What is your opinion of the president’s implementation of the recommendations from the Pew Oceans Commission and the U.S. Ocean Commission? What else needs to be done? Can such steps be accomplished with this Congress? What does “ecosystem-based management” mean?    — Stuart Smits, Sacramento, Calif.

After his anti-environmental “Clear Skies” and “Healthy Forests” programs, the president is offering what I call “Happy Oceans.” It sounds good but is basically a repudiation of what his own Ocean Commission recommended. We’ve posted a full analysis of the president’s Ocean Action Plan on our website. As for “ecosystem-based management,” I think it’s to the ocean what “sustainable development” is to the land, a term without a set definition to date. Still both the Pew and U.S. commissions talked about it in terms of the precautionary principle (“do no harm”), so that’s a good starting point.

Why is it that when you mention the precautionary principle in certain circles in the U.S. they say, “let’s don’t go there,” and yet the European Union has no trouble with the idea?    — Thomas Brenner, Chicago, Ill.

Why is it that when you have record heat waves and flooding in Europe everyone talks about global warming, but when you have record droughts and forest fires in the western U.S. they blame environmentalists? Obviously the Europeans are smarter than us (and dress better). For a more nuanced analysis I’d recommend my friend Jeremy Rifkin’s book, The European Dream.

The goal of the Clean Water Act is to eliminate all water pollution by 1985. Due to an incorrect application of an essential test, the EPA only addresses 40 percent of the oxygen-demanding pollution caused by fecal waste and ignores the same pollution caused by nitrogenous waste (urine and proteins), therefore still allowing cities to use rivers as giant urinals! Why is it so difficult to correct this essential test?    — Peter Maier, Stansbury, Utah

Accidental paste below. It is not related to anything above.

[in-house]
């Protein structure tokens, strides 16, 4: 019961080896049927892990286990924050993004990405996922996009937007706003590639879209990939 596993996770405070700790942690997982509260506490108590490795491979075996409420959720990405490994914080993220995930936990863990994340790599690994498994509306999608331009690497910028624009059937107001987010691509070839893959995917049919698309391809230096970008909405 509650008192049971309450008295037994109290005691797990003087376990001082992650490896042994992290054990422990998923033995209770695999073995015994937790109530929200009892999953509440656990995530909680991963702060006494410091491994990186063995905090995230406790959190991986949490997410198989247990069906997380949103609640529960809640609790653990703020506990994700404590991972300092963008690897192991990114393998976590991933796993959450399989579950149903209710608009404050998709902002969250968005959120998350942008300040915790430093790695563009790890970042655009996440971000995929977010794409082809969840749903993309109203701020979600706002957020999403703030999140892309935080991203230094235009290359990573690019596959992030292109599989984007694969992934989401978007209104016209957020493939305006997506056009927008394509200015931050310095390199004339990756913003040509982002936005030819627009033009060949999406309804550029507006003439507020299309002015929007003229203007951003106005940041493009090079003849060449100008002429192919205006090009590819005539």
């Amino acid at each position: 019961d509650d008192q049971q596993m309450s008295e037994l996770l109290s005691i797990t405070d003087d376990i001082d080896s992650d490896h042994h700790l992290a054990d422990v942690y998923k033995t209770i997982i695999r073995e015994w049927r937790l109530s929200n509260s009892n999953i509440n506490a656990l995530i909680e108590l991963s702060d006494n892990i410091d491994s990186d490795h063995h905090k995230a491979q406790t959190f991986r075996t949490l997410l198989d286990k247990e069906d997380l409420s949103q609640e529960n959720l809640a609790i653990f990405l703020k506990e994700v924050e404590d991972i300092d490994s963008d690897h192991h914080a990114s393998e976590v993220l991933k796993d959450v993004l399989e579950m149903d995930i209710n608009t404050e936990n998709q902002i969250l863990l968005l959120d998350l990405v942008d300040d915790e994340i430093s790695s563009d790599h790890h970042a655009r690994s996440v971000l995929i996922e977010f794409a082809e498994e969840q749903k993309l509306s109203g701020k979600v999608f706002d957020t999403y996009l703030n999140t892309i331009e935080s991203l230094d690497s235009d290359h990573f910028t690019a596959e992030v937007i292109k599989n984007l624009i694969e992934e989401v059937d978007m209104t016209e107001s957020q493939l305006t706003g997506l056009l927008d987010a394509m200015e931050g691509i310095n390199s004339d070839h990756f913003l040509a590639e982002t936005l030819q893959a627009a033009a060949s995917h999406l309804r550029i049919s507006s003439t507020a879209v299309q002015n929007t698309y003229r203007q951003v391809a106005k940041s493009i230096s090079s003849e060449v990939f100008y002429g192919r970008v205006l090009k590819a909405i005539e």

The EPA keeps telling people the water’s fine, while groups like the Clean Water Network keep trying to tell the public how the CWA’s being misapplied and dismantled. Meanwhile, the major news media has switched from the Laci Peterson to the Robert Blake murder trials. I do know Key West, Fla., is the only city with an advanced nutrient-stripping wastewater treatment plant because activists and residents finally got sick of closed beaches and dying reefs.

By way of contrast, the EPA is about to give the OK for thousands of sewage plants to dump basically untreated (primary) wastes every time there’s a rainstorm (the new “blending” rule). This will lead to more beach closures next summer along our rivers and coasts and hopefully the “giant urinal” effect you speak of will piss off enough people to stir things up.

What strategy is best to prevent, slow, or at least ameliorate oil and chemical runoff into our lakes, rivers, streams, oceans, and watersheds?    — Paul Kuchynskas, Brooklyn, N.Y.

We reduced major point-source pollution by building secondary sewage plants and outlawing end-of-pipe factory dumping under the Clean Water Act. The next logical step — after we save the Clean Water Act — is having EPA mandate total maximum daily loads of nutrients and other non-point pollution flowing down our nation’s waterways. Timber interests, developers, and factory farmers don’t like this idea. Guess where the administration stands ….

What experiences from your career as a journalist have you used in organizing and heading a nonprofit? Does anything transfer?    — Name not provided